07/06/2011 06:26 pm ET Updated Sep 05, 2011

YouTube Moves From Cats Playing Piano to Classrooms

YouTube is no longer just for smoking toddlers, cats playing piano, skateboarding dogs and "Don't Tase Me, Bro!"

In the past few years, YouTube and Google videos has become a helpful teaching tool.

I have taught Journalism at Temple University and Journalism and Sports Ethics at Arcadia University as an Adjunct Professor for the past seven years. One of my greatest challenges is to keep the students engaged and interested. This is an especially big challenge in one of my courses that runs for three hours. For the most part, the students' attention spans max out at around 20 minutes, so it helps to engage them in different types of learning activities, such as lectures, group discussions and exercises. Now, I have the ability to play short educational videos.

While I was aware of the YouTube social phenomenon, I only associated it with the wacky viral videos that were featured as comic relief on nightly news shows. My recent conversations with many other faculty members indicate that many other professors were unaware of YouTube as a teaching tool. However, in the middle of this past spring semester, I discovered the educational value of YouTube and Google Videos by accident.

During the semester, I found many valuable videos online that I played for my classes. Some ranged from comical, such as a Schoolhouse Rock style song parody on defamation and a short portion of a television program episode that parodied youth sports, to more serious topics, such as lectures on how to break into magazine writing, how to create a website and a 10 minute round table discussion of experts debating the pros and cons of Title IX in college sports. The reaction of my students to these videos was unanimously positive.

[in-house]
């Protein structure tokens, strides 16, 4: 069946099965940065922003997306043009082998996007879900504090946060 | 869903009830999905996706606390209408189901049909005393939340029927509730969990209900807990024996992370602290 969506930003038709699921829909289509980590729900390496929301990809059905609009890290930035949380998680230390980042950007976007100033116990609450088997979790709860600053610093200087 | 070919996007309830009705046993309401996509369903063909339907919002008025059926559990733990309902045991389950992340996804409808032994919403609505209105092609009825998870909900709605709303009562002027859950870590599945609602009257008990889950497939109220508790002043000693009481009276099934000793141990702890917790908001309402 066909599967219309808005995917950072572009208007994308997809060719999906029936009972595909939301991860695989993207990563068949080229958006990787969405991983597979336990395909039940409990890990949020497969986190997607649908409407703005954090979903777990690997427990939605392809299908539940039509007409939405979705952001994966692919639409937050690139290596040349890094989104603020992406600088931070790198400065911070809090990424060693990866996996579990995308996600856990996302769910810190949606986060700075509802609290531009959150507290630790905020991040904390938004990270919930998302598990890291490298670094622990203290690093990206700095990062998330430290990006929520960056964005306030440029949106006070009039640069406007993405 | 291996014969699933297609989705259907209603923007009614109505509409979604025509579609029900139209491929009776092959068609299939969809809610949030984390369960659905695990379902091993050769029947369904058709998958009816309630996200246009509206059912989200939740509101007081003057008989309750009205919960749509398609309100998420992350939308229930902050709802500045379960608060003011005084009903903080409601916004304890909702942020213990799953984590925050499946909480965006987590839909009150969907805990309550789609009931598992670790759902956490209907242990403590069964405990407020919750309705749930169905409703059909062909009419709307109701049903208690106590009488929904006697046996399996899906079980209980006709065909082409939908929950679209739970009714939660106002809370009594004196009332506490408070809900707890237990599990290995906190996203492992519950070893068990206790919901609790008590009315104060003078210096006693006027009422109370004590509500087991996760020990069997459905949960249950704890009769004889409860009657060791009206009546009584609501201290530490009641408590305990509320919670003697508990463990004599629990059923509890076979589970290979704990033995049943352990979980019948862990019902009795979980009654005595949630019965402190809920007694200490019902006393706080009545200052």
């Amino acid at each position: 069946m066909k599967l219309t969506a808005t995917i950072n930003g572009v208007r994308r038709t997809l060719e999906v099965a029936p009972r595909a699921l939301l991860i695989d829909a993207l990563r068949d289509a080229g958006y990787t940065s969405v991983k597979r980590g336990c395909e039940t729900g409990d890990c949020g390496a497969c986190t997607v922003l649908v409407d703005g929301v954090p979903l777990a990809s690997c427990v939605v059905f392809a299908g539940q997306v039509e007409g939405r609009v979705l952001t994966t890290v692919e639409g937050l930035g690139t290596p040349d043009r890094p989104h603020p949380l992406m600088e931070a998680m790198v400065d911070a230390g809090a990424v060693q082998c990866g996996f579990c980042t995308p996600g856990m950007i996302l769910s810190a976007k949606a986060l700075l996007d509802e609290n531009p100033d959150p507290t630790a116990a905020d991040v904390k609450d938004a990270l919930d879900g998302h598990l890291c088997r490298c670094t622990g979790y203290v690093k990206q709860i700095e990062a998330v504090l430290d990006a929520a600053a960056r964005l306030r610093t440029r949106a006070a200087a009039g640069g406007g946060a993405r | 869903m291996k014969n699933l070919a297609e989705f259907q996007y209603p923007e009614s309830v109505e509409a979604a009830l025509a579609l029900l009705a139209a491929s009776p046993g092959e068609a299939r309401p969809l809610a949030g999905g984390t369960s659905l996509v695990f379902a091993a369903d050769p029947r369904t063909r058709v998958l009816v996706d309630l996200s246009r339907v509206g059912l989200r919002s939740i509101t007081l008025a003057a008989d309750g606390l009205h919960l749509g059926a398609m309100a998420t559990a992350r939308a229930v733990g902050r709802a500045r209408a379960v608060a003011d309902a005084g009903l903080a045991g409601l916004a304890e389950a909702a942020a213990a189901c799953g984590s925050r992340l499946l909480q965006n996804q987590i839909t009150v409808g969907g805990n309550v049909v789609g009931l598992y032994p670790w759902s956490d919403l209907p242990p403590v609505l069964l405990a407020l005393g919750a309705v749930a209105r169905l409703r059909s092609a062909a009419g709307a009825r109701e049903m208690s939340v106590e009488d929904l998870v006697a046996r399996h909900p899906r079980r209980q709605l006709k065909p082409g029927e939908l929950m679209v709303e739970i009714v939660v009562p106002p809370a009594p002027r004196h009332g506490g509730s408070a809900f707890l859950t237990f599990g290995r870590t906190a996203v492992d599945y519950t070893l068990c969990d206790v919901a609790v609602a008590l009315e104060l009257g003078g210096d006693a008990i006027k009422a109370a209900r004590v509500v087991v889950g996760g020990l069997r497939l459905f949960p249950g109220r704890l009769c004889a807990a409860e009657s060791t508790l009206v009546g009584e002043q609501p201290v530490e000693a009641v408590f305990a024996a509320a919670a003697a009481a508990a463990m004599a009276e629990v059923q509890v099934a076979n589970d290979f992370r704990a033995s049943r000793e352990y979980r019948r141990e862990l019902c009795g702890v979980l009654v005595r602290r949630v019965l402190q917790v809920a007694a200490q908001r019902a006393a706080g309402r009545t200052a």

What's great about these videos is that they can be accessed quickly and spontaneously. In one class, I was discussing press conferences when a student mentioned the famous Allen Iverson "practice" press conference. To my surprise, two-thirds of the class were unfamiliar with the video, so I typed in a Google video search and accessed the press conference within 30 seconds.

The launch of the video-sharing website YouTube in 2005 created an easy way for people to post videos online. While most of the videos are still posted by individuals, YouTube has content posted by media corporations that have partnership agreements with YouTube. In November 2006, YouTube was purchased by Google and now operates as a subsidiary of Google. YouTube EDU features videos on many topics from many universities. According to a recent article in U.S. News & World Report, nearly 450 universities worldwide, including around 390 in the U.S. and Canada, have established a channel through YouTube EDU, including over 63,000 hours of video content, which includes class lectures. Just recently, YouTube launched a project called YouTube Town Hall, which features United States Senators and Representatives debating current and important issues.

Teachers in K-12 schools are also using online educational videos. The Discovery Channel has launched United Streaming, which offers educational videos geared towards K-12 students. The website WatchKnow has posted over 20,000 educational videos in over 3,000 categories.

While the potential benefits of using Youtube/Google videos are enormous, there are some pitfalls to be wary of.

Obviously, teachers, especially those in K-12, need to be careful about the content in the YouTube videos that they show classes. In the future, it's inevitable that a few teachers will be fired, suspended or reprimanded for showing their class a YouTube video that contains inappropriate sexual or violent content or has graphic language.

To prevent this, many school districts nationwide have implemented policies regarding their teachers and students engaging in the educational use of Social Network tools, including Facebook, Twitter and YouTube. Still, more K-12 schools, as well as universities, should establish policies and guidelines to give their teachers an idea of what type of videos are permissible or impermissible to show to their classes. Naturally, universities would have a lot more leeway. There are also potential issues regarding Copyright and Fair Use that should be defined.

Despite potential pitfalls, these videos are a great educational resource.

The revolution is being televised. Using YouTube and Google Videos are a great way of making the digital natives less restless.